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Flight 36 – Third Solo, EIK

DSC00769-640 Today was my third solo, and third airport.  This was by no means my best work, but it was also at my least favorite airport. Erie’s runway is only a little shorter than Longmont, but it’s got a decent amount of grade and rising terrain on both sides.  Usually you climb out of an airport at Vy (see last post) but the first touch and go reminded me of how slow this particular 172 climbs so most of my takeoffs were at Vx, the best angle of climb speed.  This is used to get off short fields and over obstacles, and a new housing development adds a couple dozen feet to the hills already around the field.  My instructor gives nervous situations like this a “pucker factor”, of which I rate EIK fairly high.  I finally remembered to snap a picture while I was downwind for my second solo landing, so now I have proof I can land safely.  Flying’s the easy part.

September 4th, 2008 Posted by | Flying |

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Flight 34 – Second Solo

Today (yesterday, I forgot to publish this last night) I got nine more landings and 1.5 hours in my log book.  .6 of those hours and four landings were all on my lonesome.  This time around I made some of my finest landings, I even compensated for being alone right off the bat.  BJC has nice long runways so I was able to do touch and goes instead of full stop landings.  We almost weren’t able to get even that in, as there was an odd extension to the temporary flight restriction from the Democratic National Convention.  For some reason VFR aircraft in the normal TFR, and the Delta airspace surrounding Metro needed an ATC assigned squawk code, similar to an instrument flight.  This was taking a good deal of time, so initially we thought we’d head up to Fort Collins to practice.  As we were waiting for our code and taxiing out to the runway there were a pair of Colorado National Guard CH-60s.  This was my first up close look at one, and boy are they big.  After we finished our run-up we asked ground about our code, right when the TFR lifted.  What ever big wig was coming in or out of the airport had gone, so we decided to stay in our home pattern and make the best use of the time we had left.  What normally takes us 15 to 20 minutes took nearly 40.  All the same, I got in 5 landings with my instructor and 4 solo!  Turns out I really am a pilot, and safely landing a plane on my son’s birthday wasn’t a fluke!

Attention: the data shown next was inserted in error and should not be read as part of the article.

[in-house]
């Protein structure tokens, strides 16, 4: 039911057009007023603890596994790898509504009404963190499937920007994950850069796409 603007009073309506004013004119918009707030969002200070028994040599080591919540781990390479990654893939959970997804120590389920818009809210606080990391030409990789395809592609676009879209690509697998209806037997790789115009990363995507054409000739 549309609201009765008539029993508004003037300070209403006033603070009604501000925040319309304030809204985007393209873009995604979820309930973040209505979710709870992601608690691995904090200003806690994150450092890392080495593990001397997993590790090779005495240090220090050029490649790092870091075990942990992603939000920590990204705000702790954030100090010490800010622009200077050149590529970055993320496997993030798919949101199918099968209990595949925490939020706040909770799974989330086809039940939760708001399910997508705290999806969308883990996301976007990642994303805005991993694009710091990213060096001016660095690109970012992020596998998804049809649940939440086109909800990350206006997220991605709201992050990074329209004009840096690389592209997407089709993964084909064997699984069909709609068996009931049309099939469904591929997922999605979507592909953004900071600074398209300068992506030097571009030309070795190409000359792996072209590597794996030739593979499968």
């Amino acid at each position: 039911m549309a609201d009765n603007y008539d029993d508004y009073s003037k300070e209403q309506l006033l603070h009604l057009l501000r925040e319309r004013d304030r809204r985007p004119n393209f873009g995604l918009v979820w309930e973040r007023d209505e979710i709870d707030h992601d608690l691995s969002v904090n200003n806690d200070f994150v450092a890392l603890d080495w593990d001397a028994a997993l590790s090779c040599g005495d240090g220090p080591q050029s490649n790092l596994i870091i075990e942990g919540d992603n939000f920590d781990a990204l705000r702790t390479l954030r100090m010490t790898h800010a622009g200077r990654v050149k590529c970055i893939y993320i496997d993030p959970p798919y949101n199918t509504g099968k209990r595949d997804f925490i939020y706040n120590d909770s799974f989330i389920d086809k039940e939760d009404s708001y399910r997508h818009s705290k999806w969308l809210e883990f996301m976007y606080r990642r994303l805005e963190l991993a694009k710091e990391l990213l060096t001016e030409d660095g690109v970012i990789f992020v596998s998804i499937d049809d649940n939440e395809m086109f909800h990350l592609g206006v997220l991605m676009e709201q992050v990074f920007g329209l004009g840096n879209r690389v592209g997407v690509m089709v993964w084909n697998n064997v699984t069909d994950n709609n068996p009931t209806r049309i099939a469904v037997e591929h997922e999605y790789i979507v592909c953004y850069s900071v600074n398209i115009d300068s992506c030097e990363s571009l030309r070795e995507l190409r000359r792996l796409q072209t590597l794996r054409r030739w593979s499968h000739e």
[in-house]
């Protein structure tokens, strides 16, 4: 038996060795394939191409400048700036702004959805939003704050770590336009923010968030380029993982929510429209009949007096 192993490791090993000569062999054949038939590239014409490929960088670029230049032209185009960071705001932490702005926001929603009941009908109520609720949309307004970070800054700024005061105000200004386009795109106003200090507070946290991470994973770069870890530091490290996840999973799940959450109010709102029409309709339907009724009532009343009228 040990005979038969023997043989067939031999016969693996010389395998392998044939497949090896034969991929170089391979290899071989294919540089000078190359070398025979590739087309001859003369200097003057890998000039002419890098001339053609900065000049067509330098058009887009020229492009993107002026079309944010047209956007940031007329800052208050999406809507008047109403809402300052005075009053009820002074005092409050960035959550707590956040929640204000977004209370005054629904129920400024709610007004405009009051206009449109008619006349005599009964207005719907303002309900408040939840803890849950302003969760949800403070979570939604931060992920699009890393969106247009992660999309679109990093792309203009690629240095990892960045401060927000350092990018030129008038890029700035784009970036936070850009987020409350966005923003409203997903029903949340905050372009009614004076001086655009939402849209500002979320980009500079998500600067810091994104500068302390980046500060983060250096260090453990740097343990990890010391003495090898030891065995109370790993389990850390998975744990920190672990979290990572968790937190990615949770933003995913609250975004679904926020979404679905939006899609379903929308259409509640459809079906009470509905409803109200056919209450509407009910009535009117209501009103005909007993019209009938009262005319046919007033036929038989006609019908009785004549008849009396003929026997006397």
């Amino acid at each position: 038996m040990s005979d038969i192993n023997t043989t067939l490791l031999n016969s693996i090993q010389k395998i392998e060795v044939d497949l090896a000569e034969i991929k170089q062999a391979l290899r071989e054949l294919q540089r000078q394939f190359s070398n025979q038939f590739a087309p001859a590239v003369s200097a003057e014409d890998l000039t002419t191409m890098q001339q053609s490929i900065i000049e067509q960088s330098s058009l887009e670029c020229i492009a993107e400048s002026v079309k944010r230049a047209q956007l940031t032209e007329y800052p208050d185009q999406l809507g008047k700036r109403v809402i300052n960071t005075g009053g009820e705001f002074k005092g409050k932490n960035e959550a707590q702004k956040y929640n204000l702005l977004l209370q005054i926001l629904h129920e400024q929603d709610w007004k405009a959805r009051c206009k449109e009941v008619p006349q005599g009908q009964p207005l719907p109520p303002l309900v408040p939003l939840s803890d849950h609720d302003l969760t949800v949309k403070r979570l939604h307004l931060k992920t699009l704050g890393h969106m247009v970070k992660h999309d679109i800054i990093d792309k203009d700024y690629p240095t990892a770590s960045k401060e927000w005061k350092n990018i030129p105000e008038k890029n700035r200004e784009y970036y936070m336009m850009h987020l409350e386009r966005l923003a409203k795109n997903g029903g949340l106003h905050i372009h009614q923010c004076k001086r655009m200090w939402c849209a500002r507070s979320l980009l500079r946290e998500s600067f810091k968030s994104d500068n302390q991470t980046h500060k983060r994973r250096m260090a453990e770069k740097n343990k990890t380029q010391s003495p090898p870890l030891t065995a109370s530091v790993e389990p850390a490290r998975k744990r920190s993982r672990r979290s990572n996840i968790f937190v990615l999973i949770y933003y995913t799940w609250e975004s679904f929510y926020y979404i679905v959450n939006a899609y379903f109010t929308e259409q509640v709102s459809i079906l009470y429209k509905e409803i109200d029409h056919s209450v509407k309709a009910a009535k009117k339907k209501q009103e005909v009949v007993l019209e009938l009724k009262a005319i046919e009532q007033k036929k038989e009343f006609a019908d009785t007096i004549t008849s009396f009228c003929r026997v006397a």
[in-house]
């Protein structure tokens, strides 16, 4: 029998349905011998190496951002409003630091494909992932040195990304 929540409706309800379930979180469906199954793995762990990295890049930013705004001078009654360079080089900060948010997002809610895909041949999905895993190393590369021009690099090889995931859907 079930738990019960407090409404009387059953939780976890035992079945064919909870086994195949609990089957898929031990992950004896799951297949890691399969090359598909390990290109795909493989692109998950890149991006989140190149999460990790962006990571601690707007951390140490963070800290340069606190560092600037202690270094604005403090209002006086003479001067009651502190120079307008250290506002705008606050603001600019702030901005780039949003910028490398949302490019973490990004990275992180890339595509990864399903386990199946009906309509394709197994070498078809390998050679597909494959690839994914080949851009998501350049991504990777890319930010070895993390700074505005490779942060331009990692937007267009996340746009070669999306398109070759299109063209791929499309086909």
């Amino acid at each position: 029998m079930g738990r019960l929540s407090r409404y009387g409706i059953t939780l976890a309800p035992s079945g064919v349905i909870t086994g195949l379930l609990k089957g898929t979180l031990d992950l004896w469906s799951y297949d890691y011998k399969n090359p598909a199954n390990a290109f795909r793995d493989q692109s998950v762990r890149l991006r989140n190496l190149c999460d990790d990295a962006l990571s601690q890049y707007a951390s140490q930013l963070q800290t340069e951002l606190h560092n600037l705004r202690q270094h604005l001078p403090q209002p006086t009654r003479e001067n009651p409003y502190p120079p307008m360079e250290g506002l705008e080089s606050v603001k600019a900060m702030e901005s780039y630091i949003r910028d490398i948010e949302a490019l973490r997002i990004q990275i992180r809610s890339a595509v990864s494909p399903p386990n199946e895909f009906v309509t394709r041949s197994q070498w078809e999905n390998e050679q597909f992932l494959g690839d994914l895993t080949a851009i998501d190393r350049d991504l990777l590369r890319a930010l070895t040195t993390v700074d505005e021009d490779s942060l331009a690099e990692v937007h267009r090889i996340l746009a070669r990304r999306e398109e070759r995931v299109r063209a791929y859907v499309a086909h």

Sunday we’re planning to do my first cross country flight.  A cross country is defined as any flight where you land at any airport other than the one you took off from, but for it to qualify for most certifications that airport must be at least 50 nautical miles away.  Further for some of them.  We’re going to use a flight plan I put together to Cheyenne a few weeks ago, and I’ll just plug in the weather numbers.  This week I gleaned a bit of good information from the AOPA news feed that calculates best speed and fuel economy, which I’m going to post about tomorrow or Saturday.